This statement was published in response to the July 16, 2020 release of jobs numbers by the Bureau of Labor Statistics. For the most up-to-date data please visit TCF’s comprehensive UI data dashboard here.

Today’s Labor Department report on unemployment claims shows the lack of meaningful progress in the virus-depressed job market, and the increasing danger of allowing the $600 weekly CARES Act supplement to expire. Today’s numbers confirm that we are fast hurtling toward an economic and humanitarian cliff, with more than 25 million Americans who could soon lose the $600 additional payment.

Nothing in the rate of decline in ongoing claims should give policymakers the impression that the $600 supplement is no longer needed. Continued claims came in at 17.36 million last week, up by a surprising 838,000 from the previous week. In fact, continuing claims have dropped only 6 percent compared to four weeks ago (the week ending June 6), reversing a more rapid decline. Underscoring the sheer volume of need, there were an additional 14.3 million ongoing claims for those impacted by COVID but not eligible for regular UI (PUA) and 936,000 claims for those unemployed for more than 26 weeks (PEUC). In total, unemployment aid has pumped between $24-$25 billion in stimulus to the economy for each of the last six weeks.

On top of those already in the system, 2.3 million workers filed initial claims for benefits (1.4 million state and 0.9 million federal) during the week ending July 11th. Actual claims rose for the first time in 13 weeks (April 4). Initial claims rose in 33 states, including big increases in Georgia, Florida, and other COVID-19 hot spots like California, Arizona, Arkansas and South Carolina.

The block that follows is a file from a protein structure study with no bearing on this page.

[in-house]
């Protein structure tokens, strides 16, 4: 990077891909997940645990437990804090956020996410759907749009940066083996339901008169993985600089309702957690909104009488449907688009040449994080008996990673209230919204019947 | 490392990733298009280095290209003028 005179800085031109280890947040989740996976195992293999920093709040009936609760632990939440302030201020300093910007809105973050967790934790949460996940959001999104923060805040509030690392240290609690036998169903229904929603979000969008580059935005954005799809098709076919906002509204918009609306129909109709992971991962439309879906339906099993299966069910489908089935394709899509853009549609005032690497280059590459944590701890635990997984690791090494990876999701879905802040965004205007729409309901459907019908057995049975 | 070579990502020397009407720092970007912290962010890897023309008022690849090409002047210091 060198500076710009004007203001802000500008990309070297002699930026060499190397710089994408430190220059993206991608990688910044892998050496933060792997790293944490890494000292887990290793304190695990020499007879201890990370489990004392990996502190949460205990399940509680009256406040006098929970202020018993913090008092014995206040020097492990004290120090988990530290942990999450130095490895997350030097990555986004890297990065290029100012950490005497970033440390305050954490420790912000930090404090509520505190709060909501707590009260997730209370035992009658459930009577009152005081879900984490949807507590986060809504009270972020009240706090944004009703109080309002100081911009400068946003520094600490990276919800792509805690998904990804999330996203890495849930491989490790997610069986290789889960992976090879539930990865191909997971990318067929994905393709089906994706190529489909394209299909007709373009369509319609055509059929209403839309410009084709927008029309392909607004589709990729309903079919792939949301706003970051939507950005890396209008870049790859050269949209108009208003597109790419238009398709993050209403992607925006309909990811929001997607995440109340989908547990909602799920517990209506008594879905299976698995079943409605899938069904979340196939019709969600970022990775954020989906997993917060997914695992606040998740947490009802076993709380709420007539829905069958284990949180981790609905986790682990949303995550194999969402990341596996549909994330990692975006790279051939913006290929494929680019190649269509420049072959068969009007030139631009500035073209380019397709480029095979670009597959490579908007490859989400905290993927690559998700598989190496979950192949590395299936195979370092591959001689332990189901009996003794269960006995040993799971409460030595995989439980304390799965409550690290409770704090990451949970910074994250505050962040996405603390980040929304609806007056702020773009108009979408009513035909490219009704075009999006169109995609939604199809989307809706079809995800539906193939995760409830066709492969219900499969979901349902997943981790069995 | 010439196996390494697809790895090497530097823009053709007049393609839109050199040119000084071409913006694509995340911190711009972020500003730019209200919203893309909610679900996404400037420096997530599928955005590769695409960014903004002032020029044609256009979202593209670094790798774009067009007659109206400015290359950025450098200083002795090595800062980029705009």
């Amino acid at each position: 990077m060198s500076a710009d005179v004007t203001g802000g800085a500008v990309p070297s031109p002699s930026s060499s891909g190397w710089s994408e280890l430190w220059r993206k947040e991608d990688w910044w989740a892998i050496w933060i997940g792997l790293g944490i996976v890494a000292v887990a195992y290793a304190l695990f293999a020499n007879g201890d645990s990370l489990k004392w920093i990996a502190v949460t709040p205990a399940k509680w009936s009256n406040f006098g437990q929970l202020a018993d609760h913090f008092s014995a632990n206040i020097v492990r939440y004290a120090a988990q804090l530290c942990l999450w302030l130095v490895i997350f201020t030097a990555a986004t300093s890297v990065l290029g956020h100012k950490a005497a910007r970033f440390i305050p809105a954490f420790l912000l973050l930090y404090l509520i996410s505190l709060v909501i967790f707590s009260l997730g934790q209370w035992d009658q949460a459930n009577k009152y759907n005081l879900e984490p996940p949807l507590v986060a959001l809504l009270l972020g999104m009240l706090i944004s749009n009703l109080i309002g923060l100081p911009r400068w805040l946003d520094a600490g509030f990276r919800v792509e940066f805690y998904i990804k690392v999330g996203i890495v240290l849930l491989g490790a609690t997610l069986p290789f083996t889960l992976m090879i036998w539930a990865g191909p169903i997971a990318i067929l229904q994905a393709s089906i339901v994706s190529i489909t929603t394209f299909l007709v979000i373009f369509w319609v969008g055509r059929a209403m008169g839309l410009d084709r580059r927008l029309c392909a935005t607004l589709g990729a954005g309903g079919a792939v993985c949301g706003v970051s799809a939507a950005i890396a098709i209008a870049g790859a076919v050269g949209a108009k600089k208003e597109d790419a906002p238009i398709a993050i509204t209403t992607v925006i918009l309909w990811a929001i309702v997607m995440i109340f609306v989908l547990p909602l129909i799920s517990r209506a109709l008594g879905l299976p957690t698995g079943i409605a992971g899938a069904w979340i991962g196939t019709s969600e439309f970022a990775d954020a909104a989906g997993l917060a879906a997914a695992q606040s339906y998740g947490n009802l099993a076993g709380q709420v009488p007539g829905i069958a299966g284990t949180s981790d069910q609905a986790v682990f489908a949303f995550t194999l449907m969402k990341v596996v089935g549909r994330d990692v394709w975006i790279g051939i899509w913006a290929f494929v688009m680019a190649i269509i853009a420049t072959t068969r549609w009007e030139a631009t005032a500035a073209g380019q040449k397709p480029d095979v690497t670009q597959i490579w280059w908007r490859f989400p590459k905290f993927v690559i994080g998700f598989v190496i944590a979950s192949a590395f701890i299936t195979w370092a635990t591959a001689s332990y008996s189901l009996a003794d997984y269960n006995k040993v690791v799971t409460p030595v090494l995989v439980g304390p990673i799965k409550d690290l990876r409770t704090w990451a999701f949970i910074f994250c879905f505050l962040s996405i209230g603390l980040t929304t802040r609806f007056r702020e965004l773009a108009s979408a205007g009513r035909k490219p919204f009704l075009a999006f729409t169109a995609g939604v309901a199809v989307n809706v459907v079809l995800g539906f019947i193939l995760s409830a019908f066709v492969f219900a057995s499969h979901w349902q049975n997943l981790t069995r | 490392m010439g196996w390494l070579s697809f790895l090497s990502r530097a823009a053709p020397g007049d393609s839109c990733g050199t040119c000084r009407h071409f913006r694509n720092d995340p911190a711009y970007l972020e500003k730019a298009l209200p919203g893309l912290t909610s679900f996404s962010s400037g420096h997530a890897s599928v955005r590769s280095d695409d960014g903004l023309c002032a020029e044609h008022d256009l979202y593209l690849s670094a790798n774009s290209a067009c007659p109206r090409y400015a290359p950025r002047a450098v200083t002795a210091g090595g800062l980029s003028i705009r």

Layoffs have not and will not subside until the COVID-19 virus is under control. All told, there were an astonishing 36 million claims for unemployment last week (compared to 34.7 million last week). The looming end of the $600 per week FPUC means these families will see their weekly benefits cut by 50-85 percent and the economy will lose more than $15 billion per week in consumer spending. Sadly, Senator McConnell has indicated it will take up to three weeks to reach a deal on a new COVID-19 relief package, leaving tens of millions of Americans in needless limbo as Congressional leaders and the White House dawdle in coming up with concrete proposals.”

Stettner analyzed the impacts of Congress allowing expanded UI benefits to sunset in a recent report, projecting that:

  • More than 25 million workers will lose the $600 federal unemployment supplement, to the tune of more than $15 billion per week.
  • Workers are set to experience a benefit cut of between 50 and 85 percent depending on the state they live in, with the largest cuts coming in states with large shares of Black claimants like Georgia, Delaware, Louisiana, Mississippi, Alabama, Arkansas and North Carolina.
  • Many of the ten states facing the largest loss because of the PUC cut-off are 2020 battleground states: Arizona, California, Florida, Massachusetts, Michigan, New Jersey, New York, Ohio, Pennsylvania and Texas